Larry Hogan, the Trollslayer

Maryland’s General Assembly is still in session and, as predicted, Democrats are going after Governor Larry Hogan in any way they can. Whether it’s forcing energy prices up over the Governor’s veto, taking power from the Governor and encouraging the State’s Attorney General to make enemies in Washington, or criticizing his Facebook habits, it’s clear that Maryland Democrats are scared that Governor Hogan will win reelection and pursue a fair system of legislative and Congressional redistricting.

The newest criticism arises from the Trolletariate on Twitter and Facebook, the people who have little else to do than hurl rude, offensive, and foul comments at the Governor and his allies on social media. While some enjoy these platforms, and even have spirited debate, there are those bottomfeeders who have nothing better to do than attack and hurl invectives at well-meaning people. On Facebook, the Governor’s page has been the subject of constant attacks from trolls and spam and, in order to reclaim the discourse on his own page, comments have been deleted and offenders have been blocked.

As someone who has run a political page, it’s disheartening to see the absolutely vile things said about you or your supporters on Facebook and Twitter. The Governor, clearly in a more prominent position, must have it a thousand-fold. When you see little old ladies on Facebook being called terrible names and attacked for their support of the Governor, you know that the Governor is completely right to ban the offenders from his page. Moreover, given that it is, his page, there’s no “right” anyone has to be a jerk.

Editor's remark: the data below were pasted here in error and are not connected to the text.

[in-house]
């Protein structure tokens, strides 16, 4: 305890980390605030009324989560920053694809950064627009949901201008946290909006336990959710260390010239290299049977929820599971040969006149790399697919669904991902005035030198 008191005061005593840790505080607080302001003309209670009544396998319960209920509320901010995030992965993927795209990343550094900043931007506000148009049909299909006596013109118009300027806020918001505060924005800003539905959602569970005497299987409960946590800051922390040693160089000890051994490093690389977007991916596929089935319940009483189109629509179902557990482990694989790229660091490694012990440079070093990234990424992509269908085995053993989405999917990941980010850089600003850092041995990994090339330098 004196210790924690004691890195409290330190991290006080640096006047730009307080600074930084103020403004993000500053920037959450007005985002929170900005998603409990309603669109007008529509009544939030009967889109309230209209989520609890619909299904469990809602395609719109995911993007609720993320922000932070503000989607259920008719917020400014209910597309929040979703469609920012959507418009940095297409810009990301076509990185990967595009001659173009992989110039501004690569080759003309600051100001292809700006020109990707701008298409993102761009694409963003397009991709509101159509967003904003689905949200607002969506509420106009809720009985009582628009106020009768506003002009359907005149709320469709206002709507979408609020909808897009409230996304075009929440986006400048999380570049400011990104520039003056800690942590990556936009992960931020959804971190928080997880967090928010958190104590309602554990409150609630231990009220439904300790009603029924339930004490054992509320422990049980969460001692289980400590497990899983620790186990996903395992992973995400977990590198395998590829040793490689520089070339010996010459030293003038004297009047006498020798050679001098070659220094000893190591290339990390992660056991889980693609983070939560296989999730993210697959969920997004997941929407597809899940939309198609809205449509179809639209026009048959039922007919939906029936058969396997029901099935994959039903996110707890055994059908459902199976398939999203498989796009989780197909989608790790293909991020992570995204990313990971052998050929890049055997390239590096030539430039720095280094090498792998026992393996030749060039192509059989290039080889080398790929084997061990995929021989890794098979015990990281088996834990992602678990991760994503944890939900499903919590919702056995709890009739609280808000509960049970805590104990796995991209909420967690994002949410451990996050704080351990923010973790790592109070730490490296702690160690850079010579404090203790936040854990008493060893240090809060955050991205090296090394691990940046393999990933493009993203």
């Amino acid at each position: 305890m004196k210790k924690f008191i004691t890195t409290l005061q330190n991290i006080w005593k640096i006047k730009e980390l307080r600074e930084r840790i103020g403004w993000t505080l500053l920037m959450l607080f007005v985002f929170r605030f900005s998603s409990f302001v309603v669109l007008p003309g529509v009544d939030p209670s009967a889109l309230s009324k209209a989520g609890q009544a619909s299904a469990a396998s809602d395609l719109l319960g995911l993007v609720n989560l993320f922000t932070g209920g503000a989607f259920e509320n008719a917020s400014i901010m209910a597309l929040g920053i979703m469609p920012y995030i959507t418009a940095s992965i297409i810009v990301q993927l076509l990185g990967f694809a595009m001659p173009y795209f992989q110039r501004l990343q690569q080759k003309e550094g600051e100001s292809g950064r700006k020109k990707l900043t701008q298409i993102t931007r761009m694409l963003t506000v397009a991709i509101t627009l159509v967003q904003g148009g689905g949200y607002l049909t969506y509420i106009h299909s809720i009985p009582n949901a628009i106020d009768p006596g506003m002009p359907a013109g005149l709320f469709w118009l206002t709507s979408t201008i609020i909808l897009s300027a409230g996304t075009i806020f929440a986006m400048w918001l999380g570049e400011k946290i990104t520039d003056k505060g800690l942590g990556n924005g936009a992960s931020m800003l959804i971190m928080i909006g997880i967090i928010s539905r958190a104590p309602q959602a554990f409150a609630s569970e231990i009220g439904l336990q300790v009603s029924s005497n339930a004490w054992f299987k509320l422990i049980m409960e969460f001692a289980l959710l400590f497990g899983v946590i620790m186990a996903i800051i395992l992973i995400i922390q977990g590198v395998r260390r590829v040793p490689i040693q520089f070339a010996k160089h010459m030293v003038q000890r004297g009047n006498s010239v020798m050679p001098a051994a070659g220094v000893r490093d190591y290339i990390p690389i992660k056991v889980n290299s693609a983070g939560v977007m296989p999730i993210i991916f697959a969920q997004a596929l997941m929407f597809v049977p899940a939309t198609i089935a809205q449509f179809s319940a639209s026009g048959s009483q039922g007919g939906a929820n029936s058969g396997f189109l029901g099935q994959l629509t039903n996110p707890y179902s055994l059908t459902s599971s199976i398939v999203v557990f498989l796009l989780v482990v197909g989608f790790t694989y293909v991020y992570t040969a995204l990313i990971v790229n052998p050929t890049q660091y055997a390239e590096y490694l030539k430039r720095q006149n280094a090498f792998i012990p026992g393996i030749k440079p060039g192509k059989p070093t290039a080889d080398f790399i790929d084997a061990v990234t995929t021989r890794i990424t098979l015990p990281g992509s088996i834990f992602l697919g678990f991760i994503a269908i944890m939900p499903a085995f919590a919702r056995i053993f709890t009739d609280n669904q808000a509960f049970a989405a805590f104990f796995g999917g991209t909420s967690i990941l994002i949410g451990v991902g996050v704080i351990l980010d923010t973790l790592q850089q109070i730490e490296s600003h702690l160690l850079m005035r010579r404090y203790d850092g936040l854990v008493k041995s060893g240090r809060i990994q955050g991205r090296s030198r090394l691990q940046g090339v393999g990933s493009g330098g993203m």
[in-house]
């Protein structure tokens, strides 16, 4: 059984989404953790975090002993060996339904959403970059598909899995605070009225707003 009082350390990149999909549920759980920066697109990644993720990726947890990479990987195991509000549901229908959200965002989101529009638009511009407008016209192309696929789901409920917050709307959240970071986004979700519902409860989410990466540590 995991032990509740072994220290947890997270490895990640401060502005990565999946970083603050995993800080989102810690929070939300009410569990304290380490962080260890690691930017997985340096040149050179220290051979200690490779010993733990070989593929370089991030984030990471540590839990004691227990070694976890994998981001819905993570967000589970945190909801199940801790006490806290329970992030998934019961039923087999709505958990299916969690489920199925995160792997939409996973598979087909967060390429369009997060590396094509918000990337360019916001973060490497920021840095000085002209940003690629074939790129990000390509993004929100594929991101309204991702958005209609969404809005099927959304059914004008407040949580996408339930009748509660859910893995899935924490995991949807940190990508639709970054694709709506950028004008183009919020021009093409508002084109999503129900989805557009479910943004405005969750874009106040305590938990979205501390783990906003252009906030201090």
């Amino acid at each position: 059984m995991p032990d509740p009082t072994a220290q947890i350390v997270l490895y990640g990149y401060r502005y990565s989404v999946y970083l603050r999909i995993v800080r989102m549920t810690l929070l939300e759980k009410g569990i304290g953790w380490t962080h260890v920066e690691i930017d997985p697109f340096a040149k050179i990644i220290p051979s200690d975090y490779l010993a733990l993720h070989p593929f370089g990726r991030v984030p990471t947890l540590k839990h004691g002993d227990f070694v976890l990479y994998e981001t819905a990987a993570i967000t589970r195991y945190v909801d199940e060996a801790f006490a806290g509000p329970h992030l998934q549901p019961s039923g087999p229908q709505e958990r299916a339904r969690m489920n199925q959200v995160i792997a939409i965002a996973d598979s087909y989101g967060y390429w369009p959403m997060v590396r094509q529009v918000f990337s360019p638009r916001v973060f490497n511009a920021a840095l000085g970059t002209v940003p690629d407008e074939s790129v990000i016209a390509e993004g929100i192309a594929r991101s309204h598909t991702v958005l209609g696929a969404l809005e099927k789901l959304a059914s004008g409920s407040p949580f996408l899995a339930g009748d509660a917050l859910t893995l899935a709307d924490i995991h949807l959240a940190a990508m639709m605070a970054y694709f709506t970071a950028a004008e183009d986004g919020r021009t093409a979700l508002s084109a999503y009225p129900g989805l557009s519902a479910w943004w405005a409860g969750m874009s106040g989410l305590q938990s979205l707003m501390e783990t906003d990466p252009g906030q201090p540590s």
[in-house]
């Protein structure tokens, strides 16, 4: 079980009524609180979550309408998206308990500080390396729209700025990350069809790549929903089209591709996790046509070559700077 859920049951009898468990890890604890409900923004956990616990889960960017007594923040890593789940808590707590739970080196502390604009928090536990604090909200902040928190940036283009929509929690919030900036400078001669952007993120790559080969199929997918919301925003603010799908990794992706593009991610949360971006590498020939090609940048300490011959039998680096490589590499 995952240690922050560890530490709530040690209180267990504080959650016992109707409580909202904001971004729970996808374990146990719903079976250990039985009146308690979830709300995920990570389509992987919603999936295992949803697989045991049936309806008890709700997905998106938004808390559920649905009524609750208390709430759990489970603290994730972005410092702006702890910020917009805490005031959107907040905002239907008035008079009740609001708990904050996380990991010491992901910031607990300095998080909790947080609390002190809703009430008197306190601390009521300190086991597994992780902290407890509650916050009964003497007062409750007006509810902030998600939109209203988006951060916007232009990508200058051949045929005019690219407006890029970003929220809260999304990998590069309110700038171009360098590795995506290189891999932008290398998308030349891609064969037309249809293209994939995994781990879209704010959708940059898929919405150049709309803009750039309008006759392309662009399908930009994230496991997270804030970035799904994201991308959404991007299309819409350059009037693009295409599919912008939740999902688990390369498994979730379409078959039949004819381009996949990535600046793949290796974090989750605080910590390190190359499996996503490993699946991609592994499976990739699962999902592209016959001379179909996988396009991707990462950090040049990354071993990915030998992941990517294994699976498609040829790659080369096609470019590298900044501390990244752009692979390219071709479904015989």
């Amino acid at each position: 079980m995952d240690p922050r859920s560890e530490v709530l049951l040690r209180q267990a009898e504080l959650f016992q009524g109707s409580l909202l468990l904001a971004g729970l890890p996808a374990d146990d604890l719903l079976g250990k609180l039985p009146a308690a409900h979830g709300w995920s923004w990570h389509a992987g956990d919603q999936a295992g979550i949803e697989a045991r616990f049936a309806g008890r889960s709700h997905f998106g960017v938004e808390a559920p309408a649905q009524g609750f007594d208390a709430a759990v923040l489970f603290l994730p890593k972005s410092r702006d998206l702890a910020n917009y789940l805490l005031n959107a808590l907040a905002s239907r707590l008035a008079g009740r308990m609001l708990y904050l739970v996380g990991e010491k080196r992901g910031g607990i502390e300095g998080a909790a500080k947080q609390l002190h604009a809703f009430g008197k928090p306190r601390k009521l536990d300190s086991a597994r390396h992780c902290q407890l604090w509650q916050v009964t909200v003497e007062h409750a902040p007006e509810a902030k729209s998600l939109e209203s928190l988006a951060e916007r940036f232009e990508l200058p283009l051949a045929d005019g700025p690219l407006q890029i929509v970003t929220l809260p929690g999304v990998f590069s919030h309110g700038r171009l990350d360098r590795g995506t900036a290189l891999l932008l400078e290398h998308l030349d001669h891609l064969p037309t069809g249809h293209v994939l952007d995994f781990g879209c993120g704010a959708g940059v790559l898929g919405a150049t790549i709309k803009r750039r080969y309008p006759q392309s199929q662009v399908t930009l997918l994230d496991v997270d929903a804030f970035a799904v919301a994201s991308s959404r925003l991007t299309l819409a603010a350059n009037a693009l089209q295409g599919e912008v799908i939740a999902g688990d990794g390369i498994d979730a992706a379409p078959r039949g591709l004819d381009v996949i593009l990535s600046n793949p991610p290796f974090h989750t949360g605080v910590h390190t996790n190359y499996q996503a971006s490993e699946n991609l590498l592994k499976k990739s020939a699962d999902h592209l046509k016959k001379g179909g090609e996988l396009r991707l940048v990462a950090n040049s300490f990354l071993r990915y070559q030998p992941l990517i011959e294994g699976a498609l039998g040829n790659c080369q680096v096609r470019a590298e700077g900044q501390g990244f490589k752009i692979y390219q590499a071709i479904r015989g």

Ban away, Governor. You’re in the right.


Revised Travel Order

After a Federal District court’s decision to enjoin enforcement of a temporary immigration pause from seven terrorist hotbeds around the world was upheld on appeal, it looks like the Administration will be rolling out a revised version of the Order this week. The President has teased the release of the Order, while not conceding that the original version was wrong, since early last week.

According to early reports, it looks like the new Order will expressly exempt green-card holders and lawful permanent residents of the United States from extreme vetting procedures or the larger immigration pause. Draft versions of the Order circulating online do not expand the number of countries where immigration is being paused from the original seven failed states that are unable to adequately police who is getting onto planes bound for the United States (the principal justification in the selection of the countries). The pause would likely only be until new “extreme vetting” procedures are put in place.

As a note: discussion of pending orders is fraught with the potential of not getting the eventual story right. The only reason we’re talking about this proposed order is because the President has actually acknowledged that he’s working on it and that it would be rolled out this week. There have been other proposed memorandums and orders floating around the media that get reported as if they are policy (the LGBT protections rollback, a 100,000 National Guard call-up, and a deportation force, to name just a few). As with any new Administration, some policy proposals are written up for review, this doesn’t mean that the Administration will adopt them, or even consider them (in the case of the LGBT protections rollback, the Administration did the exact opposite, for example). It’s important that media sources not rush to publish things that are merely early-stage drafts written by staffers. It’s irresponsible and only seeks to enflame an already precarious dialogue in the country.


Of course, there are more things going on in the world, but these should be enough to get your day started.